Unicorns and wizards: #LDNTechWeek | London Tech Week
This week has been #LDNTechWeek and London has been buzzing with conferences, talks, events and exhibitions.
The week started with the announcement that London has produced 13 tech unicorns which are Tech companies that have reached a >£1bn valuation. They include Farfetch (clothing marketplace), JustEat (online food ordering), Skrill (payments) and Zoopla (property search). These companies prove that finally we are creating a sustainable and world class technology sector in the UK. These companies also prove that we are creating an environment in the UK where finally entrepreneurial ventures aren’t something the mad or American do but it’s a mainstream choice in the UK. The media has a lot to do with this: Dragons Den, The Apprentice and more generalised positive coverage of entrepreneurs for over a decade now means being an entrepreneur is cool. If I look at my kids they are always talking and thinking about setting up new businesses.
I shared the stage with a wizard of tech in Dan Cobley, CEO of BrightBridge Ventures one of my investors at ClearScore at the LDNTechWeek conference on Tuesday. Dan was talking about his venture building approach which has really helped to turbo charge the speed to market of ClearScore and is a model of investment which is certainly worth considering if you are looking for investment that also comes with added value.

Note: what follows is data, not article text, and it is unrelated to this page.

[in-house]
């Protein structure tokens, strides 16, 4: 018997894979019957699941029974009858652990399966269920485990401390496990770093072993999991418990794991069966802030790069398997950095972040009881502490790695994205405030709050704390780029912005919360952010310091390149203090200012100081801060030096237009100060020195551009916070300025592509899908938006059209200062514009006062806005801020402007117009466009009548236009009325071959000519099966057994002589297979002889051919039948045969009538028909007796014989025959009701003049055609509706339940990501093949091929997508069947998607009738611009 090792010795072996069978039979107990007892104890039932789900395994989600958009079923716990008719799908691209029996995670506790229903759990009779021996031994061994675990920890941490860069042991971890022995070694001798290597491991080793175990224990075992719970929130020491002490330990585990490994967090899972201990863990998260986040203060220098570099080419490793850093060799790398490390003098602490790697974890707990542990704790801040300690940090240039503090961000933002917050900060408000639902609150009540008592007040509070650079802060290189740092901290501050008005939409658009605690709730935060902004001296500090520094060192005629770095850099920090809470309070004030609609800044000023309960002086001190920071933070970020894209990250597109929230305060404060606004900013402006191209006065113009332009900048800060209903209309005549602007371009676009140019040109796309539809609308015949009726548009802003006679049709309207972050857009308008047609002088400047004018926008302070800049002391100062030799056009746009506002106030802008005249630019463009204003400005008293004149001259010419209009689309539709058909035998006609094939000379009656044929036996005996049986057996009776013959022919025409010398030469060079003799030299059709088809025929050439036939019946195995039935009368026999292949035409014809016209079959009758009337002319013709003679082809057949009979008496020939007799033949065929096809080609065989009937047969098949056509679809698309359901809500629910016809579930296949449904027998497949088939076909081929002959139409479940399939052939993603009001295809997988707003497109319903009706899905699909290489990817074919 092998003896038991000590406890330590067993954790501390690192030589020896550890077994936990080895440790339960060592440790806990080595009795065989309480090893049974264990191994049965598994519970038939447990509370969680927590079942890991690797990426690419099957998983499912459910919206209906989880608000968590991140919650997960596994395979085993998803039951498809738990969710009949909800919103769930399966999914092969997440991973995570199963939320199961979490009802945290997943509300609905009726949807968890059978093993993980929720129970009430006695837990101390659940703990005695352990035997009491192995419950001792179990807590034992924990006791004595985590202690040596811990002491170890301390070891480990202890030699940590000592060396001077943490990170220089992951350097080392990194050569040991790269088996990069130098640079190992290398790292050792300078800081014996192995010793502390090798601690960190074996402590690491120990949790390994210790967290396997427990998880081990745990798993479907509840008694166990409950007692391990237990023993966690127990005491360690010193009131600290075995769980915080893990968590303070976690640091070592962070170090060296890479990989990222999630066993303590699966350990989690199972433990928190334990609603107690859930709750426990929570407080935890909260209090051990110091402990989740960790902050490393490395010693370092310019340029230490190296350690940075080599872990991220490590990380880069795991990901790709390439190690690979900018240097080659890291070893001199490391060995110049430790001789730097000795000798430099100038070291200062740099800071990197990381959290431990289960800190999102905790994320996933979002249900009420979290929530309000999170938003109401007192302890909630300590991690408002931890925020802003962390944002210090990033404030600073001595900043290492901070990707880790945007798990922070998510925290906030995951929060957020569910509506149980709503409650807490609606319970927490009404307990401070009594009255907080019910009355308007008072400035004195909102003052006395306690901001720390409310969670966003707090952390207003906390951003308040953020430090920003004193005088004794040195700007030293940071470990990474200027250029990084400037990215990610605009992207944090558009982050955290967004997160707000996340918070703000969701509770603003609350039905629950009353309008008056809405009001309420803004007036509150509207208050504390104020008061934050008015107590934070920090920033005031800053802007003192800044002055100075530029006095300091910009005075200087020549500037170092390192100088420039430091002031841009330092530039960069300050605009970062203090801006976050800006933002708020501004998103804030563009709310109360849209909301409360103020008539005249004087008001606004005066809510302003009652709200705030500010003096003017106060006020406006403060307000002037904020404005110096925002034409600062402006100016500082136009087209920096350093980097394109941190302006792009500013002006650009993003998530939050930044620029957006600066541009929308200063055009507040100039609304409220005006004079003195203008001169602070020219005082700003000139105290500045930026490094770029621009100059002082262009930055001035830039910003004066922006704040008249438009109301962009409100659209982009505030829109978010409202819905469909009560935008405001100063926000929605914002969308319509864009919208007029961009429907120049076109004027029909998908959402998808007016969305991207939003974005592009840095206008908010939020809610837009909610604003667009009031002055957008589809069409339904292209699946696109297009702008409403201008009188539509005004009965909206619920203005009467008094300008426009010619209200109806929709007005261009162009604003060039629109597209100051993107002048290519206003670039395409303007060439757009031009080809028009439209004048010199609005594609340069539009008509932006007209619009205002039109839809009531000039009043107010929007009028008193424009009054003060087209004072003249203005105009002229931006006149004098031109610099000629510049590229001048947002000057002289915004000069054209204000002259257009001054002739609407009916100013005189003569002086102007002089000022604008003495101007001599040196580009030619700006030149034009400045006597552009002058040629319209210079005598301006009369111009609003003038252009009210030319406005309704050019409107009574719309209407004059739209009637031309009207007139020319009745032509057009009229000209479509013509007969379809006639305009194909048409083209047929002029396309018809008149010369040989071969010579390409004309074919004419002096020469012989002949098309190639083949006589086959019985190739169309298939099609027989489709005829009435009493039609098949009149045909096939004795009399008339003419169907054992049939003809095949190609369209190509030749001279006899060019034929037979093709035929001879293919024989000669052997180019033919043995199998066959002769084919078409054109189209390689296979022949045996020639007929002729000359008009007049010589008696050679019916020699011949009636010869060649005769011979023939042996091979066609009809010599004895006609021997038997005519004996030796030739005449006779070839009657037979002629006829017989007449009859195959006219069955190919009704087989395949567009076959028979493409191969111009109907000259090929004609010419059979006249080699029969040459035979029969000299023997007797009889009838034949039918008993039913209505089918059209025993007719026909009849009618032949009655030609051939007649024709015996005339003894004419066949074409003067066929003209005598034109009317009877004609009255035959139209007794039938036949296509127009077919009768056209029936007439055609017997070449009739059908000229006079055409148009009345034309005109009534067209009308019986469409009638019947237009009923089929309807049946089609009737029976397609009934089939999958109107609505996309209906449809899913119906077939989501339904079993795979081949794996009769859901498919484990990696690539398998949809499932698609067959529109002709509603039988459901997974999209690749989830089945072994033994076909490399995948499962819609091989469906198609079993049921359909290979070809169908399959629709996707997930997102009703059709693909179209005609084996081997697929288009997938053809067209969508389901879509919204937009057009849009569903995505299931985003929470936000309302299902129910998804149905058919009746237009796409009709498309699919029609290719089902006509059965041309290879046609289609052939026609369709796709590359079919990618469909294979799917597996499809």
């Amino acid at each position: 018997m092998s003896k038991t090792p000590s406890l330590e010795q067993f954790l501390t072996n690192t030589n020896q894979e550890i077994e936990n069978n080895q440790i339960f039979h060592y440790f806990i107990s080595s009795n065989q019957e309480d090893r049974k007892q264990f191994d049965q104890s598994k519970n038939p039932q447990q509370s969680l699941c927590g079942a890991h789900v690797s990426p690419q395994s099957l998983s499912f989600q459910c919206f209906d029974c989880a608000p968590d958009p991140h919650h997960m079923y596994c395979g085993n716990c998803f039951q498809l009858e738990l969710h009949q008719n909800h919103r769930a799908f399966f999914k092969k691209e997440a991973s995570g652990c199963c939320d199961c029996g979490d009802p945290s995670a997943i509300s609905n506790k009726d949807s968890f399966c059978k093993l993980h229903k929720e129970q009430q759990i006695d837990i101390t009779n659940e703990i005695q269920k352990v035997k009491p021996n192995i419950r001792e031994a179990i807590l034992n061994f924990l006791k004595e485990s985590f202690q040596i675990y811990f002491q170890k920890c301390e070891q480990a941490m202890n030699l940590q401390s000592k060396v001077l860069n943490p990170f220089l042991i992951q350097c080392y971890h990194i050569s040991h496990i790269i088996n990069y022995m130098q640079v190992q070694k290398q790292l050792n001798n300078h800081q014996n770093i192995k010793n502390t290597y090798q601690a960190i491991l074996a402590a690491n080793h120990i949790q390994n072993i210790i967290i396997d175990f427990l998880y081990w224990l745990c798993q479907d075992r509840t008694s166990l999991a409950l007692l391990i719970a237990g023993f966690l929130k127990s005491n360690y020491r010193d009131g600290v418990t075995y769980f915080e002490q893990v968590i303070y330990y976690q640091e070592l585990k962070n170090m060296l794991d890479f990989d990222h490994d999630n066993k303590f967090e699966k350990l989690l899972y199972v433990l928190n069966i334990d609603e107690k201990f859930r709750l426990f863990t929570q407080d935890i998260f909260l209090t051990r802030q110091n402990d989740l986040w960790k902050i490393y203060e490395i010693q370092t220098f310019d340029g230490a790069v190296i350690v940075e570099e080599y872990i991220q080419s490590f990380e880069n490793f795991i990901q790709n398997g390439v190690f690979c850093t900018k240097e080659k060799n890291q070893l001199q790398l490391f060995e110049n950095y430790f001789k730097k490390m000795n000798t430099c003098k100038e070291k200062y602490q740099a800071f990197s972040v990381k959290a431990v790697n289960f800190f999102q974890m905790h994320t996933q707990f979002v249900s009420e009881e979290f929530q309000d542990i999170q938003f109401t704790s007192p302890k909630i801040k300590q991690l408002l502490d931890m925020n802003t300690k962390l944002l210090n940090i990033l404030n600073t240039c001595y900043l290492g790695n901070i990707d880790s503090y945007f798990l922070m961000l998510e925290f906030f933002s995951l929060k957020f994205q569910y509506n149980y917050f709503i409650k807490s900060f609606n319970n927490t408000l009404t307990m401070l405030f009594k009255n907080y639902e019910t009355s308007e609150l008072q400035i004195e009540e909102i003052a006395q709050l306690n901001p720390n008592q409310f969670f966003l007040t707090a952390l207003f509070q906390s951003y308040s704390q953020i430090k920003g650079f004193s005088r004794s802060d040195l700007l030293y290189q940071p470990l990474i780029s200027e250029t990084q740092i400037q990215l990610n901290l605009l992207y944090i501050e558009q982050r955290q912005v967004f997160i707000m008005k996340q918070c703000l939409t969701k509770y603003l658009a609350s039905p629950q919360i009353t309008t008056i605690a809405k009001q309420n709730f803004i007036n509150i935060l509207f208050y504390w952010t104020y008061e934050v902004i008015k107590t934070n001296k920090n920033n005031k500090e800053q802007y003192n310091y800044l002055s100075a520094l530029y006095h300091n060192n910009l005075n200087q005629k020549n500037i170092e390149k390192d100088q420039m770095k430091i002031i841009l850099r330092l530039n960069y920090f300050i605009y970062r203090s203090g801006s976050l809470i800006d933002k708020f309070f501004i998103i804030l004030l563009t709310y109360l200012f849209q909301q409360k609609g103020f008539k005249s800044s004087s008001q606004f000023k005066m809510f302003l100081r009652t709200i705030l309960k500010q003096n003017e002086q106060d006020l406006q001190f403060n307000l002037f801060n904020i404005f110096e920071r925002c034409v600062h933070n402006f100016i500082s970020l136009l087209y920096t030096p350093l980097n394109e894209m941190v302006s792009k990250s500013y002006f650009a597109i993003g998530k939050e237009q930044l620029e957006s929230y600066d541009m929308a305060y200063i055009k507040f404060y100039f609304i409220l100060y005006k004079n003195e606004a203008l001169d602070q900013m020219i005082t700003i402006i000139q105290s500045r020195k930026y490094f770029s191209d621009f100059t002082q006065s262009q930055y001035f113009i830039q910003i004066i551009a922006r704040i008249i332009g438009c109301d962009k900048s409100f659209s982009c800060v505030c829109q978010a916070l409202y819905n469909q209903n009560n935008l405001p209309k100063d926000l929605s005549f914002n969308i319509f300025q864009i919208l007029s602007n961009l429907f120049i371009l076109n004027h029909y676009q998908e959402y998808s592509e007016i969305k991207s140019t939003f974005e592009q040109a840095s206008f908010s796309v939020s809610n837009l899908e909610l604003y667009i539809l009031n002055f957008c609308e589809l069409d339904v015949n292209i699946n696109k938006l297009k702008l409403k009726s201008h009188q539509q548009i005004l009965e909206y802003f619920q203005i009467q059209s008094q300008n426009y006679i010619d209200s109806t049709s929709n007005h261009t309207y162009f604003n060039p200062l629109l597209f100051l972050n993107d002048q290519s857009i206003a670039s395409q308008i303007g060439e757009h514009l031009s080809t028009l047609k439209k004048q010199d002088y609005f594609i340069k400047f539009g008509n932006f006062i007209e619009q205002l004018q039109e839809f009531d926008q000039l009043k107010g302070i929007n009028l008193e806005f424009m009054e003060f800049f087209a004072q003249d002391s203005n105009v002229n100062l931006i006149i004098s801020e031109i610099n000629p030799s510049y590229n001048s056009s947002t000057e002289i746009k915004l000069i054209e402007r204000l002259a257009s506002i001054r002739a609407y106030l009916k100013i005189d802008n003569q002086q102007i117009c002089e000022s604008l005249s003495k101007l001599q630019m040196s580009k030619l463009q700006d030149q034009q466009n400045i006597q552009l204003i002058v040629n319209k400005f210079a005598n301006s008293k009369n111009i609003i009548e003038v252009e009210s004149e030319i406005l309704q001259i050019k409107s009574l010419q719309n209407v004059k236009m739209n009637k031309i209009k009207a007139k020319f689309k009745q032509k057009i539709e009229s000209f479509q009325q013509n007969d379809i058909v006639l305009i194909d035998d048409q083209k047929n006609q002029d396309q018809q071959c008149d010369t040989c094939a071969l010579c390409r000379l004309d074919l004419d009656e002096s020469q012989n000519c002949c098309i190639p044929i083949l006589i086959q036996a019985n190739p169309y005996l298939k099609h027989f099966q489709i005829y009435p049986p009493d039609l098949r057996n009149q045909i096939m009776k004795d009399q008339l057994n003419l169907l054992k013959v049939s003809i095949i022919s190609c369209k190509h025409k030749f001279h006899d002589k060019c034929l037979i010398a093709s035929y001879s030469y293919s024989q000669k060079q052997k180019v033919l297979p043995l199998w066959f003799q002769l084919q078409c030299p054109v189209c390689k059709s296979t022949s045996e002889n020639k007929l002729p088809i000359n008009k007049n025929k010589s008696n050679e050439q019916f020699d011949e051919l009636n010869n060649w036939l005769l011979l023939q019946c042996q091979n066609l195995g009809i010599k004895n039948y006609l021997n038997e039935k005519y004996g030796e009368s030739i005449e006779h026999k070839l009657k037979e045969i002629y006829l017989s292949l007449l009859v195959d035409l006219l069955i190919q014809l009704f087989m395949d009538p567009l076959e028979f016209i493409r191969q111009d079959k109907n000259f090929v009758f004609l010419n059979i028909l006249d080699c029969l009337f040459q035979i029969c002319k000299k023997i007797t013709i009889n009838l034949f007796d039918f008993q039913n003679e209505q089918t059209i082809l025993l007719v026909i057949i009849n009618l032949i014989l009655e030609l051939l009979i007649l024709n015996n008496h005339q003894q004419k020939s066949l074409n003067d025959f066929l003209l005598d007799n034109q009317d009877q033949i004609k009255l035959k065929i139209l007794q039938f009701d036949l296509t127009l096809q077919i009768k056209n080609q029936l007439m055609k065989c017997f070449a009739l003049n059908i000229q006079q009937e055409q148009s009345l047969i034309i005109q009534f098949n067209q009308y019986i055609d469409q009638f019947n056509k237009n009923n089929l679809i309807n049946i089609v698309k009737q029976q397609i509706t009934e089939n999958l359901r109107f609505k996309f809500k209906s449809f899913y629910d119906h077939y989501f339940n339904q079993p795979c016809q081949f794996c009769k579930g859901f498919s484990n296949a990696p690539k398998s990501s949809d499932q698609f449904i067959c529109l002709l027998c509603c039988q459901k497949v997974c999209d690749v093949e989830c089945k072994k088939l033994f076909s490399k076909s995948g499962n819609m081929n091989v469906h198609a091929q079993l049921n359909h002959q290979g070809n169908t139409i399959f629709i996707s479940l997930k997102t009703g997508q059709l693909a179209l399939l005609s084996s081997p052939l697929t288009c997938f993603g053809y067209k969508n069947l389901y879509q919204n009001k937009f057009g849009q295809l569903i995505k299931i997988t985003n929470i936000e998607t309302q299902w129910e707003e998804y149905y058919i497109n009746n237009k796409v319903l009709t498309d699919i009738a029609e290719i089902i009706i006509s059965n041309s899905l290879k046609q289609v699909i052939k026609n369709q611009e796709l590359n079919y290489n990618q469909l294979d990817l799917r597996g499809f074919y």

On Wednesday I took part in a fascinating session at @TechUK with the newly established National College for Digital Skills. This college is launching next September and hopes to bridge the digital skills gap in the UK. They are now in business outreach mode and wanted the views of startup/scale up community as they put together their curriculum and engagement strategy. The most shocking stat shared was the collapse in sixth form students taking ICT / Computing since 2001 to 2013 the numbers have halved. This at a time over which computers and technology have become entirely ubiquitous and all consuming for the same age group. This is a problem.
It was great to see so many companies attend and share their views. It was also interesting that many of the companies around the table had successfully used apprenticeship schemes. At ClearScore we have a Level 4 apprentice on the team and it’s proving a valuable programme both to her and our company.
Finally yesterday afternoon I took part in a webinar (recording here) organised by Fospha on creating personalised digital experiences. The Fospha technology allows site owners to tailor content and experiences to a specific users mindset in real time. For example if someone is in wish-listing mode then showing them lots of options is great, if someone has take the time to choose items and are about to check out offering that pair of shoes in green could give them a moment to reconsider and you might lose the sale. I was talking about trust and how important it is to create trust and rapport if you are to drive conversion based on my book “Why should anyone buy from you?” which is available on Why Should Anyone Buy From You? on Amazon.
The key point was that technologies exist today that allow you to “de-average” the digital customer experience and the process of de-averaging almost always creates value but I’m going to blog about that next week.
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